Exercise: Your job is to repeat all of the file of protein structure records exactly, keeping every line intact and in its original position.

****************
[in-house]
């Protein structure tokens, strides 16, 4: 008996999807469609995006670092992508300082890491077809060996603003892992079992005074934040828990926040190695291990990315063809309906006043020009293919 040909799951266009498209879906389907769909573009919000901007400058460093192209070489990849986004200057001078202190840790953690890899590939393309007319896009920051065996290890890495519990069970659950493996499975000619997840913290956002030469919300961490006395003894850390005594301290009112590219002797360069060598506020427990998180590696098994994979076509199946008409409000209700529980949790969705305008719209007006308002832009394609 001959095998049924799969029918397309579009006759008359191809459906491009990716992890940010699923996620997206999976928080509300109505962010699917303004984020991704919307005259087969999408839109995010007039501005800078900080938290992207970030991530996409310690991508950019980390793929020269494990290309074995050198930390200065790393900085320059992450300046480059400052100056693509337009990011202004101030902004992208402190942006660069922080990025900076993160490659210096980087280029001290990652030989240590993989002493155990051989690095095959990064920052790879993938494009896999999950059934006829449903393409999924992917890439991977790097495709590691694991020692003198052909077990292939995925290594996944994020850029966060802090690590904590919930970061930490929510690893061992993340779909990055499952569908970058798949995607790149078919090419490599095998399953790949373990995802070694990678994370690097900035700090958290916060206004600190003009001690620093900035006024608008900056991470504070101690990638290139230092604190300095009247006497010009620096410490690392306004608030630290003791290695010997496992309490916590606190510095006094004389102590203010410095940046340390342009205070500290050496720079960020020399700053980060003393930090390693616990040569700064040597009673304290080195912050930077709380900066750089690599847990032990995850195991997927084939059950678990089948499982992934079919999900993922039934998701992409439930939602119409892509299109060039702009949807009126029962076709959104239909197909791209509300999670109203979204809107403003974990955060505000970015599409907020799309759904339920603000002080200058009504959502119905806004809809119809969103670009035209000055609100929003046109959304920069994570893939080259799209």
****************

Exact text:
[in-house]
């Protein structure tokens, strides 16, 4: 008996999807469609995006670092992508300082890491077809060996603003892992079992005074934040828990926040190695291990990315063809309906006043020009293919 040909799951266009498209879906389907769909573009919000901007400058460093192209070489990849986004200057001078202190840790953690890899590939393309007319896009920051065996290890890495519990069970659950493996499975000619997840913290956002030469919300961490006395003894850390005594301290009112590219002797360069060598506020427990998180590696098994994979076509199946008409409000209700529980949790969705305008719209007006308002832009394609 001959095998049924799969029918397309579009006759008359191809459906491009990716992890940010699923996620997206999976928080509300109505962010699917303004984020991704919307005259087969999408839109995010007039501005800078900080938290992207970030991530996409310690991508950019980390793929020269494990290309074995050198930390200065790393900085320059992450300046480059400052100056693509337009990011202004101030902004992208402190942006660069922080990025900076993160490659210096980087280029001290990652030989240590993989002493155990051989690095095959990064920052790879993938494009896999999950059934006829449903393409999924992917890439991977790097495709590691694991020692003198052909077990292939995925290594996944994020850029966060802090690590904590919930970061930490929510690893061992993340779909990055499952569908970058798949995607790149078919090419490599095998399953790949373990995802070694990678994370690097900035700090958290916060206004600190003009001690620093900035006024608008900056991470504070101690990638290139230092604190300095009247006497010009620096410490690392306004608030630290003791290695010997496992309490916590606190510095006094004389102590203010410095940046340390342009205070500290050496720079960020020399700053980060003393930090390693616990040569700064040597009673304290080195912050930077709380900066750089690599847990032990995850195991997927084939059950678990089948499982992934079919999900993922039934998701992409439930939602119409892509299109060039702009949807009126029962076709959104239909197909791209509300999670109203979204809107403003974990955060505000970015599409907020799309759904339920603000002080200058009504959502119905806004809809119809969103670009035209000055609100929003046109959304920069994570893939080259799209």